November 30, 2023
NHL: Rebuilding San Jose Sharks unable to keep up with the Tampa Bay Lightning

The San Jose Sharks game against the Tampa Bay Lightning on Thursday night provided a clear snapshot as to where each franchise is at right now in terms of their expectations for this season.

The Lightning have their sights set on advancing to the Stanley Cup Final for the fourth time in five years. The Sharks are in full rebuild mode, hoping they can be competitive again within the next two or three seasons.

That stark contrast was on full display at Amalie Arena, as the Sharks were completely outclassed in a 6-0 loss to the Lightning, extending San Jose’s record losing streak to start a season to seven games.

The Sharks allowed three goals in a lopsided first period and two more in the first 7:29 of the second before starting goalie Mackenzie Blackwood was mercifully pulled by coach David Quinn. Kaapo Kahkonen, who was slated to start Friday’s game against the Carolina Hurricanes, came in relief.

Blackwood allowed five goals on 21 shots to five different Lightning players, including ex-Sharks winger Mikey Eyssimont, who scored at the 6:03 mark of the first period to give Tampa Bay a 2-0 lead. Eyssimont was traded by the Sharks to the Lightning on March 1 for Vladislav Namestnikov. Two days later, Namestnikov was dealt to the Winnipeg Jets for a 2025 fourth-round draft pick.

Brayden Point, Steven Stamkos, Nick Paul, and Brandon Hagel also scored for Tampa Bay as the Sharks fell to 0-6-1 on the season, just four games shy of matching the franchise record for a winless start to a season. The Sharks team in 1998-99 had zero wins, seven losses and four ties to begin the year.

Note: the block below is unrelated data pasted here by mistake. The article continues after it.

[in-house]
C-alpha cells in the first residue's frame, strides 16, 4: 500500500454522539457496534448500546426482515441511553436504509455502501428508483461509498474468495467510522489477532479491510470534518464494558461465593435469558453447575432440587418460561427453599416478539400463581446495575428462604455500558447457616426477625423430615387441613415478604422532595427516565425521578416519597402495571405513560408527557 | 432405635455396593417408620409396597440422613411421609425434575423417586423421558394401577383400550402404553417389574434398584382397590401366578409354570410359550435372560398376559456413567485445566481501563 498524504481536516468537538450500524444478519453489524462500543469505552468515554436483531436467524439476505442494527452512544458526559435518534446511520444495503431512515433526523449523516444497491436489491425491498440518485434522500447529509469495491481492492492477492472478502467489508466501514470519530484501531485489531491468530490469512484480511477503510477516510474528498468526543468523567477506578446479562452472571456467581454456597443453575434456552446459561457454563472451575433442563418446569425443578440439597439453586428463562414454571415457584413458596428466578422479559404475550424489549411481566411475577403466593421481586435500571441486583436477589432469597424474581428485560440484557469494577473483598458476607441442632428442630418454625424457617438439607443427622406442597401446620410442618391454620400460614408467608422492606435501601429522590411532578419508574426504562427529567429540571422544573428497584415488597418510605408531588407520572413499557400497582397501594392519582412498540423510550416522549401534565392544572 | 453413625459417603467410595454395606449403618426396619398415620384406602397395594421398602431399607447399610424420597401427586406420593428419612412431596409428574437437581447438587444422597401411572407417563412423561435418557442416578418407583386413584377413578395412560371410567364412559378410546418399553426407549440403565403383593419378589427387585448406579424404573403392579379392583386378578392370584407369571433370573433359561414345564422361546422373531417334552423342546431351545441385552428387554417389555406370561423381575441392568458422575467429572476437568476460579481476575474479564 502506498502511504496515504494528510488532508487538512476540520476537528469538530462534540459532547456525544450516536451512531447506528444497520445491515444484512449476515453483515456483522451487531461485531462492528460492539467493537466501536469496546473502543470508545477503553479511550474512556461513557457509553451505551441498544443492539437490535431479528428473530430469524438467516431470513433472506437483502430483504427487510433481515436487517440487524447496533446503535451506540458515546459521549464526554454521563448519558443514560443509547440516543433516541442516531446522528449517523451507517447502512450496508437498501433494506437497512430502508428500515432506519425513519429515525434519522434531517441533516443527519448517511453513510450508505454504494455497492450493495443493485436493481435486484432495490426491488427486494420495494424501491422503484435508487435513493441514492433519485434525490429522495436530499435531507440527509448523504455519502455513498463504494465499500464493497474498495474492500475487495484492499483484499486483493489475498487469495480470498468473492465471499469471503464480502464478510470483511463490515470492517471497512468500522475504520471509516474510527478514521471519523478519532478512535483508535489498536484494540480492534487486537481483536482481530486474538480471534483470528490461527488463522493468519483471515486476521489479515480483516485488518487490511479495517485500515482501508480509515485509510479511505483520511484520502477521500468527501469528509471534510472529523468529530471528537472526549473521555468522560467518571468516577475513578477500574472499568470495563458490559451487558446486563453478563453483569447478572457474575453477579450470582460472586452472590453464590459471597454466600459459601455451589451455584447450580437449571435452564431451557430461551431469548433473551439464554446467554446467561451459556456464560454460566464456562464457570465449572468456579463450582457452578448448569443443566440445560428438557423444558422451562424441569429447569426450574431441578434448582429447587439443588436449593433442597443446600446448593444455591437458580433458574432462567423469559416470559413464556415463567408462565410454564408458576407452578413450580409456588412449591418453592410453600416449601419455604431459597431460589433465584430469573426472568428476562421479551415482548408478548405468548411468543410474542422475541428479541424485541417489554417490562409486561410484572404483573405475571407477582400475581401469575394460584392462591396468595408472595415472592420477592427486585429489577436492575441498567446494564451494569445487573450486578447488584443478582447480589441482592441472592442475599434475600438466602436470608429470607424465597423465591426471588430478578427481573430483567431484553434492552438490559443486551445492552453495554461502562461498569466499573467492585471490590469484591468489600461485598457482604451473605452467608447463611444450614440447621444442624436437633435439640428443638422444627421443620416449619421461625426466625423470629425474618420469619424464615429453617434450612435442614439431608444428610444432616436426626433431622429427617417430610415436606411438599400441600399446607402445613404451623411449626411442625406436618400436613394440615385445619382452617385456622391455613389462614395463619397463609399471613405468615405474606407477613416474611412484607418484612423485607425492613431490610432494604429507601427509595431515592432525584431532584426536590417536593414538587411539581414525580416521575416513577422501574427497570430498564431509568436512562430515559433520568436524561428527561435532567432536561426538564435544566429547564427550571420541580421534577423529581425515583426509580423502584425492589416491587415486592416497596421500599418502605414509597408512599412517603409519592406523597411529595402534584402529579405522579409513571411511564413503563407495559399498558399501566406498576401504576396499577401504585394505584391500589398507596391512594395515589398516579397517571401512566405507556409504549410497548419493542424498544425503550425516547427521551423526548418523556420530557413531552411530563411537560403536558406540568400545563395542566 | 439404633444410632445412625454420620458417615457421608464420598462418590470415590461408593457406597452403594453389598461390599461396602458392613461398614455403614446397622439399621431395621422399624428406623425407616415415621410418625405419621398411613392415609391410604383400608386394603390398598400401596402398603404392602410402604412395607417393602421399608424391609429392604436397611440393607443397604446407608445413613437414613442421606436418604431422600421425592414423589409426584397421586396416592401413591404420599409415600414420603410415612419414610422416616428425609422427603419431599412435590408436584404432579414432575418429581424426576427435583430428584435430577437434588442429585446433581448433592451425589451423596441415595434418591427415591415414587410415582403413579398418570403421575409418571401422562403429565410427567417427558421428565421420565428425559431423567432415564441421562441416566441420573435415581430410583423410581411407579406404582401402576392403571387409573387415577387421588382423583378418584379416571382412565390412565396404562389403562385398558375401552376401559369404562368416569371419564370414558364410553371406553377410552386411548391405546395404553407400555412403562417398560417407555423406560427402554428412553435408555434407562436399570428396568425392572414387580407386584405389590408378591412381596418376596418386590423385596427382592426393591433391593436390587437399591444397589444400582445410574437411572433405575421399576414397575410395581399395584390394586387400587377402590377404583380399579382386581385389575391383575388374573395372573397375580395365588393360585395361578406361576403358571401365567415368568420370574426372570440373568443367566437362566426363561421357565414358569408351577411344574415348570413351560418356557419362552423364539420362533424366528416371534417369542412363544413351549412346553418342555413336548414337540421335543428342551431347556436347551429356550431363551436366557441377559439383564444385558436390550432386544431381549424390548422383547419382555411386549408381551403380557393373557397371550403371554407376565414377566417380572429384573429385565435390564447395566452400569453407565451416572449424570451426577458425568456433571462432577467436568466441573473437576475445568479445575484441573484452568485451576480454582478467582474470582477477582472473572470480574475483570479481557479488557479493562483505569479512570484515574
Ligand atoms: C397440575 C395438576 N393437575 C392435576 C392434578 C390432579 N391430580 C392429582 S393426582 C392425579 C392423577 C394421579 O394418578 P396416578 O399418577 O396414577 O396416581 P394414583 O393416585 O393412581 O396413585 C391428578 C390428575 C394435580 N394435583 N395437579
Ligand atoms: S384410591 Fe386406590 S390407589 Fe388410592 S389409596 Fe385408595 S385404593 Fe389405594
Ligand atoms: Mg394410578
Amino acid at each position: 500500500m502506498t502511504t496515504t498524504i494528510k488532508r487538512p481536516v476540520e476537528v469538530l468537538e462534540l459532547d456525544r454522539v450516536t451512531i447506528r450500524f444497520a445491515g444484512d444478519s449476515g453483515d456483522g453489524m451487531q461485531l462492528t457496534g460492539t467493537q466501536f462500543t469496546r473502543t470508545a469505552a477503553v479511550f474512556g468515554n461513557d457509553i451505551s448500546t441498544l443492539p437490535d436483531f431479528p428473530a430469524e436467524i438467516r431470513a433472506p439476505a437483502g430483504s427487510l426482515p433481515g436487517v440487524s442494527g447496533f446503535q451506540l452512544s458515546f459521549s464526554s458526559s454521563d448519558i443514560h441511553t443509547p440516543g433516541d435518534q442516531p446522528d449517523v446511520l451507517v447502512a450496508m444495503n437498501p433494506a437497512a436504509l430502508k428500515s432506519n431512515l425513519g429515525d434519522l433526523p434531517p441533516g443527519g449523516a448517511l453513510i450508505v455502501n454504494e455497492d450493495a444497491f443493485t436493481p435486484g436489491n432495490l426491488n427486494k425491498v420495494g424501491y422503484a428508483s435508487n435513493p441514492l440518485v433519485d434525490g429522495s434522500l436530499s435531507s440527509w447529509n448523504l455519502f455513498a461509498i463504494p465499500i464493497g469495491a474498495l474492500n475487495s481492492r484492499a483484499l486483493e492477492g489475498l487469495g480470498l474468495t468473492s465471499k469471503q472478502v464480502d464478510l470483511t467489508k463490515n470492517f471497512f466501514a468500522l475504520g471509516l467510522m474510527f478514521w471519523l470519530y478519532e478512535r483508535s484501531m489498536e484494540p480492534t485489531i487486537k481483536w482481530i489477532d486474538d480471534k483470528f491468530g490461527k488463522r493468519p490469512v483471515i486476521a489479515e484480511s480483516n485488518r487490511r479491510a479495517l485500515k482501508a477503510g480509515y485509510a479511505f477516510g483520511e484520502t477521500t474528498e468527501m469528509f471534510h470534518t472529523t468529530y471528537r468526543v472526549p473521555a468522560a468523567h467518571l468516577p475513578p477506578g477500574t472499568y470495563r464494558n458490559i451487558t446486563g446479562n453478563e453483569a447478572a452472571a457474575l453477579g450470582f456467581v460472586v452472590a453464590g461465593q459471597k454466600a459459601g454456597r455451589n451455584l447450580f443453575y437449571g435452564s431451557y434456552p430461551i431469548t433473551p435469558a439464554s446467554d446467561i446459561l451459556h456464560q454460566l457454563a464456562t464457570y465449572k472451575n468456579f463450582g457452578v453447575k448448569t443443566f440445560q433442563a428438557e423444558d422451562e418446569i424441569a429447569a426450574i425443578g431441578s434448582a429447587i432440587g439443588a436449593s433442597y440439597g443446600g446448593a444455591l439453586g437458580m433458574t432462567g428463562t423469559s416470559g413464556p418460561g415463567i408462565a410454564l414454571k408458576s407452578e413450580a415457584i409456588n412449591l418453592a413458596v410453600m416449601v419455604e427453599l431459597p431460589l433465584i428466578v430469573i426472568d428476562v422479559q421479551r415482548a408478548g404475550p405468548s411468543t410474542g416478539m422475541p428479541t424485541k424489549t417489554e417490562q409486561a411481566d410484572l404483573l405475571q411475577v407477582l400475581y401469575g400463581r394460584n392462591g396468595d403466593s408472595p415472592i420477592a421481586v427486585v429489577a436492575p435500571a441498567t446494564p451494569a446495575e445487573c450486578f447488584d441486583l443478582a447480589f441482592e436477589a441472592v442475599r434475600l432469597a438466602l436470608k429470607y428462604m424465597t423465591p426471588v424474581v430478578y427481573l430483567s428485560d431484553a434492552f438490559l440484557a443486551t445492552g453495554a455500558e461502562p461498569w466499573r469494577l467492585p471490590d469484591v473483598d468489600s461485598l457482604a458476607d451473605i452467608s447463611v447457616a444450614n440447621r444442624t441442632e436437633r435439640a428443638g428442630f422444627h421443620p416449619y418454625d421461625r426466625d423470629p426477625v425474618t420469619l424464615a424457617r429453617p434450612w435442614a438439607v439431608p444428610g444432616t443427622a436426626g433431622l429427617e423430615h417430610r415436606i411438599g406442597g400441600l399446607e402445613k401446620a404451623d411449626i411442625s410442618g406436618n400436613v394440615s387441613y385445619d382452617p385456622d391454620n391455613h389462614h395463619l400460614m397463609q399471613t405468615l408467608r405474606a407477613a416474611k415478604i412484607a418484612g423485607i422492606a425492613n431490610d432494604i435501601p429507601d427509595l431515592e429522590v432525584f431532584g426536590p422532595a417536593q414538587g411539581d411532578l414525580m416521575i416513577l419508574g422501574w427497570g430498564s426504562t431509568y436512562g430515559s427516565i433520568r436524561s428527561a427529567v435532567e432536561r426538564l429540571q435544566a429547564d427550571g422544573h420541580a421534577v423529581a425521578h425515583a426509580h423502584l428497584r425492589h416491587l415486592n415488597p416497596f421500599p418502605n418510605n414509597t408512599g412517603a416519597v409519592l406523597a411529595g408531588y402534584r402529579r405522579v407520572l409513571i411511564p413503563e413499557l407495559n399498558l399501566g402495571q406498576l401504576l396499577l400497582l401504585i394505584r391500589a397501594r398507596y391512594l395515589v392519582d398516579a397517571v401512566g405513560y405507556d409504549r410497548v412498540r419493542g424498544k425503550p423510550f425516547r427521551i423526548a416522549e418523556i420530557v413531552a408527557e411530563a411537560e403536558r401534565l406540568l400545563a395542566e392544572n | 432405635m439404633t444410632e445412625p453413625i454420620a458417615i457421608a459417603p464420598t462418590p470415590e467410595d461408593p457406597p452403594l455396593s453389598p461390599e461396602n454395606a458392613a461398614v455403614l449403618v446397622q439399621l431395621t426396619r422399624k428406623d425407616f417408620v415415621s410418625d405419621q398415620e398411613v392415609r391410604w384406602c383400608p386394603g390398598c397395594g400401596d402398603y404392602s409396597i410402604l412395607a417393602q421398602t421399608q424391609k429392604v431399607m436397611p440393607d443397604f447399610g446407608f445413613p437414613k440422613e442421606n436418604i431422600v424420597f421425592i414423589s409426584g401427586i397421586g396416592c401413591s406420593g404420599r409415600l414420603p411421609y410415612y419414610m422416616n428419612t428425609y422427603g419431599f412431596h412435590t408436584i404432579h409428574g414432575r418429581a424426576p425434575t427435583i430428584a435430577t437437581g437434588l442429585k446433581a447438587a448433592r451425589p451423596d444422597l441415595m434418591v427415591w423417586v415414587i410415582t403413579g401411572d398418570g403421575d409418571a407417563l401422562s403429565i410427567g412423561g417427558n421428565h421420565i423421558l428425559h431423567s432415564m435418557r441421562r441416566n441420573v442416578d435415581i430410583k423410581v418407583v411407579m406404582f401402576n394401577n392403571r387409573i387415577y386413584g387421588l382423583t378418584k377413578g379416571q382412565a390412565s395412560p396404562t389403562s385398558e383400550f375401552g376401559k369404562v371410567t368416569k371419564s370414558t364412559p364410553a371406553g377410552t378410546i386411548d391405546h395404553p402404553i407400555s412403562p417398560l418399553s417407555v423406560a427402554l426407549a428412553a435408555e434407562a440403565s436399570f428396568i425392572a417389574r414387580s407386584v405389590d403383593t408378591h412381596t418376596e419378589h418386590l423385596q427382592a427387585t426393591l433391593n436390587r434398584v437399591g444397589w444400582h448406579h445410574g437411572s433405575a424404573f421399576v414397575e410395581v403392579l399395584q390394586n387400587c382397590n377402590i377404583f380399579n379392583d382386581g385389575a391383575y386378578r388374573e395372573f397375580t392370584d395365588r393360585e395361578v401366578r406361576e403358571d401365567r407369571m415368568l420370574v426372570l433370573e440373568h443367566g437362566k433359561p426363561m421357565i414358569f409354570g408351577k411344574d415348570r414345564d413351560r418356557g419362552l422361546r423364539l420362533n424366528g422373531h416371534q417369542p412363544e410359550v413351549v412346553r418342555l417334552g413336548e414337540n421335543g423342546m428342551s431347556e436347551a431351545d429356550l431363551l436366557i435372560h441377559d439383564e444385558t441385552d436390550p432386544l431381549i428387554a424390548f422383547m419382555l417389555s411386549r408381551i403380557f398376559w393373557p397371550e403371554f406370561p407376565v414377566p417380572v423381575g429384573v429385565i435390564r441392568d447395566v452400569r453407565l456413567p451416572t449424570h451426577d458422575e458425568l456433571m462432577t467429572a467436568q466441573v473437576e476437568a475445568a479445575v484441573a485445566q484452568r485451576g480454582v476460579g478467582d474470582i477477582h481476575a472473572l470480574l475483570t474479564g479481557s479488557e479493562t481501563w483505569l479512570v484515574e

The Sharks on Thursday, at least through the first two periods, were a step slow to pucks and just could not keep up with the Lightning, who not only play with pace but also can break out of their own zone with frightening quickness.

That was the case on Hagel’s goal, as Victor Hedman found Alex Barré-Boule with a 120-foot pass up the ice. Barré-Boule then found Hagel for a breakaway chance.

The Sharks have now scored just an NHL-low eight goals in seven games.

Perhaps the most concerning part of Thursday’s game from the Sharks perspective was the Lightning, for at least 40 minutes, were the harder-working team. Per Natural Stat Trick, the Sharks created just six high-danger chances through the first two-plus periods and allowed 14.

For the undermanned Sharks to have any chance of being competitive against playoff-caliber teams, they need to be detailed with a work ethic to match.

Now one wonders when the Sharks might earn their first victory. After Friday’s game with Carolina, the Sharks conclude their road trip on Sunday against the Washington Capitals.

If the Sharks can’t pick up a win in either of those two games, their next chances would come next week at home when they play the Vancouver Canucks on Thursday and the Pittsburgh Penguins next Saturday.

Before the game, the Sharks placed forward Alexander Barabanov on injured reserve and recalled center Ryan Carpenter from the Barracuda. Barabanov has a broken finger, suffered Tuesday against Florida, and is considered week-to-week. He returned to San Jose on Thursday and will have the finger examined by a specialist.

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Barabanov was injured when he was hit in the left hand by a shot from winger Mike Hoffman in front of the Panthers’ net late in the third period. Barabanov was then knocked down by a Gustav Forsling cross-check to the back before Oliver Ekman-Larsson landed on him in Florida’s crease.

Barabanov didn’t have a point in six games so far this season but was playing in the Sharks’ top-six forward group, just like he had been for most of the past two-plus seasons in San Jose. His absence creates another hole for the reeling Sharks to try and fill.

Also playing without injured centers Logan Couture and Mikael Granlund, the Sharks have scored just eight goals in six games — the lowest per-game average in the NHL — as they’ve stumbled to a 0-5-1 start. It is unclear as to when both forwards, dealing with lower body ailments, will be able to return.